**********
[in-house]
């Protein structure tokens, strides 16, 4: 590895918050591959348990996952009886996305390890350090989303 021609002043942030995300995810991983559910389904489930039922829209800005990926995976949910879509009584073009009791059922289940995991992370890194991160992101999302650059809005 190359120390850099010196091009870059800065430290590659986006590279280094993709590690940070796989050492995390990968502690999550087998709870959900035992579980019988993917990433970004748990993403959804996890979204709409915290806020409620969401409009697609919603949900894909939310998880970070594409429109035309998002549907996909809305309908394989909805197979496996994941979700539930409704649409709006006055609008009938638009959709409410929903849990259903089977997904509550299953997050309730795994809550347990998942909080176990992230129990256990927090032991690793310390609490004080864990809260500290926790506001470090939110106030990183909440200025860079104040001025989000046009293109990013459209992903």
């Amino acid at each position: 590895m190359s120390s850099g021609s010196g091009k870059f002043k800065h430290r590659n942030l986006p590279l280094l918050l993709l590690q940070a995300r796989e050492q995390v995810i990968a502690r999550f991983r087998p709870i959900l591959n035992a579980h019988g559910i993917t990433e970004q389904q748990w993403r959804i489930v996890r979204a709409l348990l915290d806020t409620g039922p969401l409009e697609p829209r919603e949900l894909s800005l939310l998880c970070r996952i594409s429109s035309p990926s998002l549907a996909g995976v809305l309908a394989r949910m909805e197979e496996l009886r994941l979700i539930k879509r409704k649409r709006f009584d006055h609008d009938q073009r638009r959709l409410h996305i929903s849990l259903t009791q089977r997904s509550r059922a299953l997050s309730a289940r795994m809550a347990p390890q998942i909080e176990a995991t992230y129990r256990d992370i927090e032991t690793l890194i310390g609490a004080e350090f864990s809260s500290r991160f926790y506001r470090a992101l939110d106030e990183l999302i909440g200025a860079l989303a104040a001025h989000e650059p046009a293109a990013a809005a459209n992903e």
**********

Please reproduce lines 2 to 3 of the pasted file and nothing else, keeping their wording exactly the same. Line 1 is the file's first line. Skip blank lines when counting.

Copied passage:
């Protein structure tokens, strides 16, 4: 590895918050591959348990996952009886996305390890350090989303 021609002043942030995300995810991983559910389904489930039922829209800005990926995976949910879509009584073009009791059922289940995991992370890194991160992101999302650059809005 190359120390850099010196091009870059800065430290590659986006590279280094993709590690940070796989050492995390990968502690999550087998709870959900035992579980019988993917990433970004748990993403959804996890979204709409915290806020409620969401409009697609919603949900894909939310998880970070594409429109035309998002549907996909809305309908394989909805197979496996994941979700539930409704649409709006006055609008009938638009959709409410929903849990259903089977997904509550299953997050309730795994809550347990998942909080176990992230129990256990927090032991690793310390609490004080864990809260500290926790506001470090939110106030990183909440200025860079104040001025989000046009293109990013459209992903």
């Amino acid at each position: 590895m190359s120390s850099g021609s010196g091009k870059f002043k800065h430290r590659n942030l986006p590279l280094l918050l993709l590690q940070a995300r796989e050492q995390v995810i990968a502690r999550f991983r087998p709870i959900l591959n035992a579980h019988g559910i993917t990433e970004q389904q748990w993403r959804i489930v996890r979204a709409l348990l915290d806020t409620g039922p969401l409009e697609p829209r919603e949900l894909s800005l939310l998880c970070r996952i594409s429109s035309p990926s998002l549907a996909g995976v809305l309908a394989r949910m909805e197979e496996l009886r994941l979700i539930k879509r409704k649409r709006f009584d006055h609008d009938q073009r638009r959709l409410h996305i929903s849990l259903t009791q089977r997904s509550r059922a299953l997050s309730a289940r795994m809550a347990p390890q998942i909080e176990a995991t992230y129990r256990d992370i927090e032991t690793l890194i310390g609490a004080e350090f864990s809260s500290r991160f926790y506001r470090a992101l939110d106030e990183l999302i909440g200025a860079l989303a104040a001025h989000e650059p046009a293109a990013a809005a459209n992903e």